Poly3D CreatePolyEvents(Poly3D poly){ ... }

For every square of the cube two a new Vector3D must be instanciated, the top-left and the bottom-right. To be able to write this with less characters in the optimized version I created a method that take 3 doubles, X, Y and Z and returns a new Vector3D.

Vector3D NewVec(double x, double y, double z) { return new Vector3D(x, y, z); }

After generating the squares, an instance of Face is added to the list of faces. It takes a list of integers which represents the little squares influenced by that face. This is needed to make that side, including the neighboring squares to grow and rotate. The second list of integers hold the positions in the color map which every square needs to become after rotating. I will go into more detail about this when explaining the animations. The last parameter is just to initialize the rotation and to prevent exceptions.

Directly after generating the cube, and before rendering, I scamble the cube. I wanted to make absolutely sure that the cube is solvable, without the need to make my application capable of solving the cube. Therefor I randomly pick a side and rotate that. Just as you would with a normal cube. And repeat this 25 times. I use the same code that is used when playing with the cube. Because it’s not in the game-loop, it’s fast and invible.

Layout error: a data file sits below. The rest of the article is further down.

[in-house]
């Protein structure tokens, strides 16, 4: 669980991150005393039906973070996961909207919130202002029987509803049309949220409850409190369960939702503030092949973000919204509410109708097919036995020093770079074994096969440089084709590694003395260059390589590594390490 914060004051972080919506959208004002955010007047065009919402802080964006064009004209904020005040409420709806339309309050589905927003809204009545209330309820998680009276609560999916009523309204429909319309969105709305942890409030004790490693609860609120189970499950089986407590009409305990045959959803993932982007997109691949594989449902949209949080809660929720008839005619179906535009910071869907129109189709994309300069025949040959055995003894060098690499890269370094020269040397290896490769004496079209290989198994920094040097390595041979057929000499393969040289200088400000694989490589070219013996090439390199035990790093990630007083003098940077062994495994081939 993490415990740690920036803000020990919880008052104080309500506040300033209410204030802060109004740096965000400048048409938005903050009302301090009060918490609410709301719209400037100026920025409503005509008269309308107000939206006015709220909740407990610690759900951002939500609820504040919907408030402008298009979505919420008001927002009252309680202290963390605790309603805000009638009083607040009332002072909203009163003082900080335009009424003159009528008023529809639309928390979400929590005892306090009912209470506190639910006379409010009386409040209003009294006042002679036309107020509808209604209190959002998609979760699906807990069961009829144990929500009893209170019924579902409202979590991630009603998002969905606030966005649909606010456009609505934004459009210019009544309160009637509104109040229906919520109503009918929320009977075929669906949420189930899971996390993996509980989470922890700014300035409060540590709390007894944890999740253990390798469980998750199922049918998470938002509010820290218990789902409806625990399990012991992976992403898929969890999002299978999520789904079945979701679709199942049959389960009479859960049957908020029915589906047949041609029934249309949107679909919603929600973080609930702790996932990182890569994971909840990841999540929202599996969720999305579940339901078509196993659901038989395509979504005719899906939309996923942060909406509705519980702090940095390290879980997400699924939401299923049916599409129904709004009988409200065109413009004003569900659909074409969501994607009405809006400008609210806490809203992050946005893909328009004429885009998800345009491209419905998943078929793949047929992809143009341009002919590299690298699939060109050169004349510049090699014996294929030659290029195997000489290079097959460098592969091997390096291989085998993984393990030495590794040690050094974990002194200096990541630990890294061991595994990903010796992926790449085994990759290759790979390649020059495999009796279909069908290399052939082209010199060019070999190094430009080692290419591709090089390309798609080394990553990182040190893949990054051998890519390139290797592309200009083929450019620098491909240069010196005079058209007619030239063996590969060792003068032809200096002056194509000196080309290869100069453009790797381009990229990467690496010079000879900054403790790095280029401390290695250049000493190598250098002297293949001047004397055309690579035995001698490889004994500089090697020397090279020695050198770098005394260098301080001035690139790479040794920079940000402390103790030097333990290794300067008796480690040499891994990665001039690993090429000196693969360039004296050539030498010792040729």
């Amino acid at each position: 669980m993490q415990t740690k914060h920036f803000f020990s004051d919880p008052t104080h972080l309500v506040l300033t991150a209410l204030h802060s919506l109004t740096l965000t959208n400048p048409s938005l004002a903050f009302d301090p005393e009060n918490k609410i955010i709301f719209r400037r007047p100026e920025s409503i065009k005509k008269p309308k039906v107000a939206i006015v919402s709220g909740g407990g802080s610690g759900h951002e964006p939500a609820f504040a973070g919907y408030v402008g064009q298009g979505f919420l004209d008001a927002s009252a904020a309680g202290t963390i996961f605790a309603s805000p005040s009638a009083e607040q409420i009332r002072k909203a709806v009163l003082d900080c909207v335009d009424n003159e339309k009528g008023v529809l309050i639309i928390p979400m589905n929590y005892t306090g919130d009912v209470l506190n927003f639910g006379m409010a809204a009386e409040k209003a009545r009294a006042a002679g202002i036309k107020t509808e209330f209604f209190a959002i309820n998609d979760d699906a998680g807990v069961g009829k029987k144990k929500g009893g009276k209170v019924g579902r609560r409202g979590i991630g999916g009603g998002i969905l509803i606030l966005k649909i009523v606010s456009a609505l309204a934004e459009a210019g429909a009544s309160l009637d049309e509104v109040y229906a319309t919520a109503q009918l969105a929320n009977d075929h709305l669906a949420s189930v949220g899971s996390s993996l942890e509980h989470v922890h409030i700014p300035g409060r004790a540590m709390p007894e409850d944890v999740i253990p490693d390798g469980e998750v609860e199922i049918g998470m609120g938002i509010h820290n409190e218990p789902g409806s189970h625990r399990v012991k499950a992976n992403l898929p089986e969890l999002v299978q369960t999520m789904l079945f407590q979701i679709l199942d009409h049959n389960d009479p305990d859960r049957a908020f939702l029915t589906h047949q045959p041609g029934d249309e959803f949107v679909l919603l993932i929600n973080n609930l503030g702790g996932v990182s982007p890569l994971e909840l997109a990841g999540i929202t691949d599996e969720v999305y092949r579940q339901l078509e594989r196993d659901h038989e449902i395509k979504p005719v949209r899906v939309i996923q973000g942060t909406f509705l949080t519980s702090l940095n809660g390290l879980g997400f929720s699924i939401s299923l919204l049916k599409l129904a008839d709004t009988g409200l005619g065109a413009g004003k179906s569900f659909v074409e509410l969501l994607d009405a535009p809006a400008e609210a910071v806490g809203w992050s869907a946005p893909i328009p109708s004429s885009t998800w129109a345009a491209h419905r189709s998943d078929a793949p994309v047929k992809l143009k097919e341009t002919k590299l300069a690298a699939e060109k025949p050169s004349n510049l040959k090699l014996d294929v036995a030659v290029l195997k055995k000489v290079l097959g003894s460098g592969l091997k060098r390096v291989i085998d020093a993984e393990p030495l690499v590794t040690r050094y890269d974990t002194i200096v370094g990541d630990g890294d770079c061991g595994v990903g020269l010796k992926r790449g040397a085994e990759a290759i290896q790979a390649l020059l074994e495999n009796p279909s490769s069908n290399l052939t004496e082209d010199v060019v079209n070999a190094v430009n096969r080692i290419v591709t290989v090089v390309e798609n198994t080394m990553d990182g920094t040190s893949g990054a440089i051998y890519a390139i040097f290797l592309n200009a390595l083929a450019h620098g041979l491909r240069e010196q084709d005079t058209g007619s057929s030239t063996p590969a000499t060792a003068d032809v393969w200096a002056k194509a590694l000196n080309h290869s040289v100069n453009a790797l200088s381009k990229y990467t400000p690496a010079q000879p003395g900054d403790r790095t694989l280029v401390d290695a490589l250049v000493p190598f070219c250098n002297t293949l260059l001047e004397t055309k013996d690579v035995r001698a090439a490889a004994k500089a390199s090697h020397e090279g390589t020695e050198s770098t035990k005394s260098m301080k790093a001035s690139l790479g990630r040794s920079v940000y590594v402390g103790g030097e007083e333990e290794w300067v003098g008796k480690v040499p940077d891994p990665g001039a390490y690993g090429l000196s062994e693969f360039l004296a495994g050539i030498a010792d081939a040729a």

The game-loop is responsible for updating the screen, animating the cube and rendering the graphics. It is attached to the Tick event of a DispatcherTimer and is called at very small interval. All that does is calling the Update method and looping thru all 54 polygons and render those.

The first thing the Update method does is checking if the user is dragging the mouse across the canvas. If it does, the cube needs to be rotated. The mouse can only move in 2 directions, so only 2 axis of cube can be rotated. Due to optimizations to fit the 10k, I had to restict the axis of rotation. That’s why the cube seems to mirror the mouse movement when it’s upside down. I adjust one of the axis in the rotation to compensate this a bit.

Next, the Update method checks if there is a Face that needs to be animated. If there is, the animation is calculated. I use a counter that counts down the animation. It starts at 90 degrees and counts down to 0. Every time the update method is called, this counter is lowered a certain amount. The growing and shrinking of the rotating section of the cube, uses this same counter also.